Blockchain is one of the symbols of the digitalisation era we live in. Blockchain, as other new technologies, is viewed as disruptive for existing business models and will likely impact our society in various manners.
This article aims at providing the reader with a simple and synthetic understanding of the concept of blockchain (intentionally, without getting into details of the underlying technological issues). If you still have not grasped what blockchain is, here is your chance.
What is a blockchain?
Blockchain is a secured and reliable technology, operating on a peer-to-peer basis (i.e. with connected computer systems), which is used to confidently stock and share data or list transactions. It enables to perform transactions in a relatively fast and cost-effective manner. It is a distributed, transparent (but pseudo-anonymous) cryptographic ledger, deemed unforgeable, that keeps records of all transactions, without involvement of a central intermediary, each transaction being verified by the network participants.
When verified, the transaction is added to a block of other verified transactions. The block is then immutably added to the distributed ledger in a linear and chronological order. This is where the term “chain” comes from. The chain may be public (e.g. bitcoin blockchain) or private (i.e. access limited to members of a private network).
Said transactions may concern cryptocurrencies (e.g. bitcoin) or any other kind of digital assets or digital representations of a physical asset, so-called “tokens”.
While traditional ledgers are centralised, meaning that the ledger holder (the central intermediary) controls the system and mediates every transaction, with the blockchain technology, each network participant holds a copy of the ledger and participates to the approval of the transactions. Consequently, while corrupting a “traditional” ledger implies getting to the central ledger holder (the centralised intermediary), corrupting a blockchain would imply attacking all copies of the ledger simultaneously because of the distributed nature of the ledger. The biggest “added” value of the blockchain technology may well refer to trust. Rather than helping you building trust, blockchain technology makes trust irrelevant.
How does a blockchain basically work?
New transactions (e.g. A would like to send ten bitcoins to B) are grouped within blocks. Each block is verified and validated by the “nodes” (network participants) or so-called “miners” using complex cryptotechnics which will depend on the type of blockchain (in our bitcoin transaction example: the miners will verify that A is indeed owner of ten bitcoins and once this is confirmed, the transaction is validated and visible for B and the other network participants; B thus becomes the owner of said ten bitcoins). Blockchain security methods use encryption technology.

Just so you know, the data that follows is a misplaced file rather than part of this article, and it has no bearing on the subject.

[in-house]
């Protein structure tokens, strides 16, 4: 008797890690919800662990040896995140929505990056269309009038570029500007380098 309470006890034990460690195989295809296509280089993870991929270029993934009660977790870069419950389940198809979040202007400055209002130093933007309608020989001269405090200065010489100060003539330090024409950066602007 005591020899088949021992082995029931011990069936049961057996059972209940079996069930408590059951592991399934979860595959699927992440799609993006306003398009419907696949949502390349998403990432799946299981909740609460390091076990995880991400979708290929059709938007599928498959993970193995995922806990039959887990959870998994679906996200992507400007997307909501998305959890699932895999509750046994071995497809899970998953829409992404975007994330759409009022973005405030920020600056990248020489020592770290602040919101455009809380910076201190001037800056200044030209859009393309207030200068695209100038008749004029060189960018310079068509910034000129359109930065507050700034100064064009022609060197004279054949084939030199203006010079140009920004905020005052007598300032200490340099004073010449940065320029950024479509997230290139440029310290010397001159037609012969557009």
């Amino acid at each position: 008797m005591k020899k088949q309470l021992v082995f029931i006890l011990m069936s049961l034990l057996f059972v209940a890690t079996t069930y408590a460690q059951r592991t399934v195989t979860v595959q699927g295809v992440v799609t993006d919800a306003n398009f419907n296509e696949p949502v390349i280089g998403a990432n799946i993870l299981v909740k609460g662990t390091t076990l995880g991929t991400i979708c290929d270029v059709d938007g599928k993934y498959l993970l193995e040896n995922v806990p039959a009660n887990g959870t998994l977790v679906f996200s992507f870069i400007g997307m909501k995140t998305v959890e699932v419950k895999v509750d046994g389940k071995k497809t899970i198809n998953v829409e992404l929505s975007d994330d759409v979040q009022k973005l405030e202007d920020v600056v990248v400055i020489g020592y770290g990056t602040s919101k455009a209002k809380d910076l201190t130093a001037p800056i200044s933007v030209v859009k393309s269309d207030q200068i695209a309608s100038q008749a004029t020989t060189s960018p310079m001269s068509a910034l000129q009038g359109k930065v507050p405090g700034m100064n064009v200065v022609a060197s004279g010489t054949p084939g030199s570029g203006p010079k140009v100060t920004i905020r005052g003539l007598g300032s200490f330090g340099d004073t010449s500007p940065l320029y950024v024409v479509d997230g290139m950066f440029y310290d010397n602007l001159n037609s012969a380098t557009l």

Network participants are incentivised to perform the verification and approval tasks, mostly by receiving fees or new cryptocurrencies. If a discrepancy is found, the block is rejected. Otherwise validated transactions (in the block) are time-stamped and added to the chain, in a linear and chronological order, making a chain of transactions (or a chain of blocks) that shows every and all transactions in the history of that blockchain.
What are possible uses of a blockchain?
Originally, the blockchain technology has been used for cryptocurrency transactions. The potential of the blockchain technology goes, however, far beyond cryptocurrencies. This technology may basically be used for any types of transaction involving value (money, goods, real estate, etc.) or for unforgeable databases or registers. Blockchain technology may be applied to any transaction or operation where traceability and visibility is required (e.g. casting votes in election, proving that a document existed at a certain time or that a person is the legitimate owner of an asset, proving origin of a product within a supply chain, etc.).
It may also be used for contracts that will be automatically executed, without human intervention (so-called “smart contracts”). Not fully clear what that is? Follow us on our Linkedin Page and stay tuned for the next episode: Smart Contracts simply explained.
About the Authors
Fabien specialises in advising financial institutions (including banks, independent asset managers and distributors of collective investment schemes) on asset management matters and contracts, organisational rules, directives or processes, including when dealing with regulators (e.g. FINMA).
Nurith regularly assists both Swiss and foreign companies, financial institutions as well as individuals in reviewing or drafting commercial contracts and corporate documents. She assists clients in setting up or reorganising companies.